Over the weekend, Toyota became the latest company to be targeted for donating to Republican "election objectors." But the automaker isn't taking the heat lying down.
In an article published Sunday by Axios, reporter Lachlan Markay chastised the Japanese automaker for donating money to a range of Republican lawmakers who on Jan. 6 objected to certifying President Joe Biden's Electoral College victory.
The article pointed out that based on data compiled by the liberal watchdog group Citizens for Responsibility and Ethics in Washington (CREW), Toyota "gave $55,000 to 37 GOP objectors this year," outspending other companies by a "substantial margin."
"Toyota gave more than twice as much — and to nearly five times as many members of Congress — as the No. 2 company on the list," Markay noted.
He was also keen to point out that the donations aided lawmakers who remain "deeply enmeshed in the pro-Trump conspiracy theories that fueled the Capitol attack."
While Markay's article represented itself as a simple listing of facts, in reality, it gave a voice to a partisan smear campaign against companies who dare to give to conservative legislators.
CREW's intention in publishing the data was clear. In the report, the group labeled the entire Republican Party as the "Sedition Caucus" and characterized the corporate donors to Republicans as "sacrificing democratic government for access and influence."
In a tweet, CREW bluntly stated: "Don't buy a Toyota."
Don't buy a Toyota. But they're not the only corporate funders of the Sedition Caucus. Find out who else to boyco… https://t.co/qEXWAE4OXI— Citizens for Ethics (@Citizens for Ethics)1624903259.0
Sure enough, CREW's boycott message was immediately received and regurgitated by the cancel mob online.
But in response to the hit piece, Toyota has chosen to stand its ground and not cave to pressure — at least for now.
The company replied to Axios' request for comment, stating plainly, "We do not believe it is appropriate to judge members of Congress solely based on their votes on the electoral certification."
Besides, the auto company noted, it did in fact choose not to donate to certain lawmakers over concerns that they undermined the legitimacy of elections. Though Toyota did not specify as to which lawmakers were affected.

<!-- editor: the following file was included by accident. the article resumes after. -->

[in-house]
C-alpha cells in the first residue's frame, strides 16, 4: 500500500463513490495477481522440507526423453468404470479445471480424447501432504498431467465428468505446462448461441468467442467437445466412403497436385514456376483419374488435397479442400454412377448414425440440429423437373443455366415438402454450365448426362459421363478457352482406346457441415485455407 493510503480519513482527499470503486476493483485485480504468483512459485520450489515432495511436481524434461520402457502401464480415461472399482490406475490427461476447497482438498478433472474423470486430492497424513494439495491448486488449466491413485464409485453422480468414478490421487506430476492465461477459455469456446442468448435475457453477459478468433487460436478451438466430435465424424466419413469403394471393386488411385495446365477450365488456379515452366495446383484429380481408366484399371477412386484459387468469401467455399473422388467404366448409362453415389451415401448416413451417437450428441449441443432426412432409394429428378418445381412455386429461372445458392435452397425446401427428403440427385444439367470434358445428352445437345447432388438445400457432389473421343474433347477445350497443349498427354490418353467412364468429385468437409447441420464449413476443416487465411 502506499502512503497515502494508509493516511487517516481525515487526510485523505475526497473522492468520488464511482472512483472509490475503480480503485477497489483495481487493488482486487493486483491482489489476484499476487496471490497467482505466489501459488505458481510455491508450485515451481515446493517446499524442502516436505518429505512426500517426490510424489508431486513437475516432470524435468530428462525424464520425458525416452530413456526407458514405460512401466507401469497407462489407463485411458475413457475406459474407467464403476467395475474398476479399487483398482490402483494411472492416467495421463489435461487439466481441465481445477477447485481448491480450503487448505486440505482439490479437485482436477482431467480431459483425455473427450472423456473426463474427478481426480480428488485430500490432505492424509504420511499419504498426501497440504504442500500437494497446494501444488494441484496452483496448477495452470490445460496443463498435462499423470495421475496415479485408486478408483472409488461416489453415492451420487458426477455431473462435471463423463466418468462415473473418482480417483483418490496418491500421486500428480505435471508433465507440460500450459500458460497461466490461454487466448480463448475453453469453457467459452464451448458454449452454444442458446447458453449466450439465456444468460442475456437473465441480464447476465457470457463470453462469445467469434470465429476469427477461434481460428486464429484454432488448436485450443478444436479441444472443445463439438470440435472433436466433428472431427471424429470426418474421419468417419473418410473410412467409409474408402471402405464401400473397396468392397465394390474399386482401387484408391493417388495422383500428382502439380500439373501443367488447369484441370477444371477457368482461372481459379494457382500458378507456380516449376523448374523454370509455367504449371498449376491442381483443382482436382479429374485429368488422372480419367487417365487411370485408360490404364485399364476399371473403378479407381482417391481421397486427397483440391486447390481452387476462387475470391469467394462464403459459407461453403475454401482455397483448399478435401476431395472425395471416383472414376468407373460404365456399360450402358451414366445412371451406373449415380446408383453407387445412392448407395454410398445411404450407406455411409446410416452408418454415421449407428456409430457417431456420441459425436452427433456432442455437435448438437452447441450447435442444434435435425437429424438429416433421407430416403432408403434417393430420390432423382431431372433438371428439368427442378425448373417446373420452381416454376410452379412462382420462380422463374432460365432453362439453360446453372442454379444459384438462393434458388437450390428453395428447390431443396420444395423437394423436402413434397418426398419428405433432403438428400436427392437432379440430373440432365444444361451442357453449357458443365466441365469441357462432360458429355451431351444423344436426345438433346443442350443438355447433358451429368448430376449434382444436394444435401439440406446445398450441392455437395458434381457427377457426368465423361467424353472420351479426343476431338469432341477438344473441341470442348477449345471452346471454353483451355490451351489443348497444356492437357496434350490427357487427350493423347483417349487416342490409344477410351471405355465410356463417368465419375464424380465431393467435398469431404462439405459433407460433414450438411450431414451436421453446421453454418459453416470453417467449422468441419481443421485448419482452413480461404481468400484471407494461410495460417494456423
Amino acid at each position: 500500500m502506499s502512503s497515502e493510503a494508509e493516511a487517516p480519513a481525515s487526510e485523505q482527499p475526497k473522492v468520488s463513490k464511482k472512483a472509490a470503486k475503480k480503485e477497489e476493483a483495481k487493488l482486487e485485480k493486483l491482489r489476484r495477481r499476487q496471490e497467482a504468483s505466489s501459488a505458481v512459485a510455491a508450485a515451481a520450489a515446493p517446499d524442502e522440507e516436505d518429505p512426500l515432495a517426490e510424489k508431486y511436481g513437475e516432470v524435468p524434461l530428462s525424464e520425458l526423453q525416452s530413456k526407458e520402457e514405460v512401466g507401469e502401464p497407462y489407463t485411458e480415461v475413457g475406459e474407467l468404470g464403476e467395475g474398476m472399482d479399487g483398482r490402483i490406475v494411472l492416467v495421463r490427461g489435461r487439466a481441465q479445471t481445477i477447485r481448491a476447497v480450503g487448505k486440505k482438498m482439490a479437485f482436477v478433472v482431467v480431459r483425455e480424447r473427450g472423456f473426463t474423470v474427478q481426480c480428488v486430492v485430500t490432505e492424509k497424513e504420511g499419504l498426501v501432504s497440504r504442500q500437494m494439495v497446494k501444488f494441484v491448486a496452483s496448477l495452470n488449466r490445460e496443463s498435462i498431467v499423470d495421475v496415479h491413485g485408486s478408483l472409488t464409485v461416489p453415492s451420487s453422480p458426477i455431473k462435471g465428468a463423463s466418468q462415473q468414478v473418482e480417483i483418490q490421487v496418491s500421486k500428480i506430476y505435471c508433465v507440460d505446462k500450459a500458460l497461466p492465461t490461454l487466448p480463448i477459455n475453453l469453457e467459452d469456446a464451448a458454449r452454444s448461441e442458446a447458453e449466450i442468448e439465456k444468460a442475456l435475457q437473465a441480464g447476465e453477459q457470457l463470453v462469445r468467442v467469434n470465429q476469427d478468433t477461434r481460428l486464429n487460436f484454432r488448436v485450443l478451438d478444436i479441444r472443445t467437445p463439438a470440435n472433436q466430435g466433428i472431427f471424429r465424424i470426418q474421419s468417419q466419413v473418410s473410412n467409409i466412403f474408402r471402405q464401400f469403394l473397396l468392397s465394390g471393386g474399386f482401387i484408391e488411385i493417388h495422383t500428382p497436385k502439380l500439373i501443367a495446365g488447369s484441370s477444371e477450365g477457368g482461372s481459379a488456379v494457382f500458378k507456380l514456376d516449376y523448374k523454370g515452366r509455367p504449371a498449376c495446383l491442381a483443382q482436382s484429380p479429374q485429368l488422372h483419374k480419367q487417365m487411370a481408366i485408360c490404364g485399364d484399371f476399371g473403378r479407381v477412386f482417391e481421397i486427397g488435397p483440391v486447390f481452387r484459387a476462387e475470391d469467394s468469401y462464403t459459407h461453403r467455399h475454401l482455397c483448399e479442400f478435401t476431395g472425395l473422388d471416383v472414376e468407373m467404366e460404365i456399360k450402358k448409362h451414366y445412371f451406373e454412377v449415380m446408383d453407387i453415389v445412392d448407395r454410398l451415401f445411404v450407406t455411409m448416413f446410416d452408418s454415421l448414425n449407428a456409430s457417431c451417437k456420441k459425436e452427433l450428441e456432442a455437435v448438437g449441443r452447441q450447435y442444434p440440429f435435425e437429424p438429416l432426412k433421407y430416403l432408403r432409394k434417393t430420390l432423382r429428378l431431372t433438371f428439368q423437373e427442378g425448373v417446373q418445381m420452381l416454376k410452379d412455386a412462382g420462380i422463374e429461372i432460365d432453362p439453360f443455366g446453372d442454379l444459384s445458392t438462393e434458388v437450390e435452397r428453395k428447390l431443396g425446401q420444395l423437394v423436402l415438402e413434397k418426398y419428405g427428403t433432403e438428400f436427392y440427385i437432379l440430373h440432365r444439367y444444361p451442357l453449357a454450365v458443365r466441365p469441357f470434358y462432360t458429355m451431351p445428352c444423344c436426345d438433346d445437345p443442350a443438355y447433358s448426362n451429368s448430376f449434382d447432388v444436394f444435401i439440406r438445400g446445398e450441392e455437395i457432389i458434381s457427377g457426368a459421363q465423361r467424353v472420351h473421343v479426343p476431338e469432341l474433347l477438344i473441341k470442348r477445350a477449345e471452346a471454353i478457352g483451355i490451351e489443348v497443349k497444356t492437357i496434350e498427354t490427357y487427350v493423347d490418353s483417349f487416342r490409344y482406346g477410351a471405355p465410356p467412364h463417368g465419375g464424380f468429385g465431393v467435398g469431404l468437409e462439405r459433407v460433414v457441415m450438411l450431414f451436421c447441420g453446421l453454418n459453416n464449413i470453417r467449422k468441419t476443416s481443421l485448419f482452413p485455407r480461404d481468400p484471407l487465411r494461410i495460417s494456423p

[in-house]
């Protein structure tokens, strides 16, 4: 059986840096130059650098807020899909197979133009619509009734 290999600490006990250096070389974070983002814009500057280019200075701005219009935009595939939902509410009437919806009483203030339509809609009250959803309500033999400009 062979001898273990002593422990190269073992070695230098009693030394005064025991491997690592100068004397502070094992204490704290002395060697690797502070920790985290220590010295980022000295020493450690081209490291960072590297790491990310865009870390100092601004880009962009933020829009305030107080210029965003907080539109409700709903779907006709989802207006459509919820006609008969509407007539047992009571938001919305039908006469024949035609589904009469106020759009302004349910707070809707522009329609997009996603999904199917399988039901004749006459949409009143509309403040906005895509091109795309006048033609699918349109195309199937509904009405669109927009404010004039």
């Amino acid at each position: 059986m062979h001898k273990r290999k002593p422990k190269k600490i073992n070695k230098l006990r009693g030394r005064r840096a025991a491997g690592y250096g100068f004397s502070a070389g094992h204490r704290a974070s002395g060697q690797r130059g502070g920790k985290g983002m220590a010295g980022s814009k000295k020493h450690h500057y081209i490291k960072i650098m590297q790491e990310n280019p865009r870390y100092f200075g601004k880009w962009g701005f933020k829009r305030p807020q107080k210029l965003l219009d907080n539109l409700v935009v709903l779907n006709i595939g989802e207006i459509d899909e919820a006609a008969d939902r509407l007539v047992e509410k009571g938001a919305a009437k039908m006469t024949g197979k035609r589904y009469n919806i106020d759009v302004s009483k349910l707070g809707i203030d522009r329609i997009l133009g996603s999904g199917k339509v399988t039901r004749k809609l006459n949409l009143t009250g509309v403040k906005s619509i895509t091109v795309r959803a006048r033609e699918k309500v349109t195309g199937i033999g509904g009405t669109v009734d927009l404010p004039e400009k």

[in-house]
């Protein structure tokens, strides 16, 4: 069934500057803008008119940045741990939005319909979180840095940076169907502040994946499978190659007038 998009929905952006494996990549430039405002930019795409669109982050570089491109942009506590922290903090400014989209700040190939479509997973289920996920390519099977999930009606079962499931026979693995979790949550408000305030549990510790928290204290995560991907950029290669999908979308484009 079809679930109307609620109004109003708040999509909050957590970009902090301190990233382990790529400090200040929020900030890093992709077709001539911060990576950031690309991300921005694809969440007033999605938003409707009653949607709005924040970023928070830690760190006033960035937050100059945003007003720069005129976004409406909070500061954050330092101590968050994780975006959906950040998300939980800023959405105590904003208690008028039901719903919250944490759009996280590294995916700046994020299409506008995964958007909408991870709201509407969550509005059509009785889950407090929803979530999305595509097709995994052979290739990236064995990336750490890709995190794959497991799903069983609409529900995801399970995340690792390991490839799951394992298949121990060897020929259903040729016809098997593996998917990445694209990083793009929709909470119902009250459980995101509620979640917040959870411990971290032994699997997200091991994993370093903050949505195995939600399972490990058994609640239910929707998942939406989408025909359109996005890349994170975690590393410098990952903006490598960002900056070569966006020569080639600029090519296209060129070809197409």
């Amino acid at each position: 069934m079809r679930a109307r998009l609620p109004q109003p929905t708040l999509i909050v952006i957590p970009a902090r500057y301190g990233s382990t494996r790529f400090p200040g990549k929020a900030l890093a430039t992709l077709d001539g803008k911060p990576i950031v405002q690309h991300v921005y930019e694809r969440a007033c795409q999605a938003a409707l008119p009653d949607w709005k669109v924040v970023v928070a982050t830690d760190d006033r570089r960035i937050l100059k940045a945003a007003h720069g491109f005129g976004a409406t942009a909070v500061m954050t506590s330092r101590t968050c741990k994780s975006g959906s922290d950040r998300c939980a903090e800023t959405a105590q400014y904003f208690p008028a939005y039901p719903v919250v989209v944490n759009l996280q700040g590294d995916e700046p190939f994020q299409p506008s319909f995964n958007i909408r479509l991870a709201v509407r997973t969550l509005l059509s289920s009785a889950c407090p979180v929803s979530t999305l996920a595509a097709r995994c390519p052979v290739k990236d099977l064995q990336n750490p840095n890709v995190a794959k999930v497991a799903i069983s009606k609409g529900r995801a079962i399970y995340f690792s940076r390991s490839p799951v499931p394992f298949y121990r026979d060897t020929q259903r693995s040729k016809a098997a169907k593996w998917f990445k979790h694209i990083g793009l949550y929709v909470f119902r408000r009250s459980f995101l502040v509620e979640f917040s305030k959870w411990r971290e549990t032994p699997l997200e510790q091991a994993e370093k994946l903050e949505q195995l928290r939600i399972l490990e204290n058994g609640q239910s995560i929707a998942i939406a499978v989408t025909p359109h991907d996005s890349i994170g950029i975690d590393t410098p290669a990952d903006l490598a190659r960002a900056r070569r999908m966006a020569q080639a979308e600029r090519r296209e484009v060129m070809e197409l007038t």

"Based on our thorough review, we decided against giving to some members who, through their statements and actions, undermine the legitimacy of our elections and institutions," the automaker stated.
Curiously, Axios failed to post Toyota's full statement in its coverage, including important context that frames the company's purpose and perspective in donating to politicians.
In response to inquiry, a Toyota spokesperson sent TheBlaze a copy of the statement, which is posted below, in full:
Toyota's PAC, by design, is bipartisan in nature and we contribute equally to the Democratic and Republican parties. Toyota supports candidates based on their position on issues that are important to the auto industry and the company. We do not believe it is appropriate to judge members of Congress solely based on their votes on the electoral certification. Based on our thorough review, we decided against giving to some members who, through their statements and actions, undermine the legitimacy of our elections and institutions.
In the first portion, Toyota notes that it contributes "equally" to Democratic and Republican politicians and that it is primarily concerned with a lawmaker's stance on "issues that are important to the auto industry and the company."
Toyota is an auto company, after all, so it seems reasonable that its contributions would serve to advance company interests and not an unrelated social or political cause.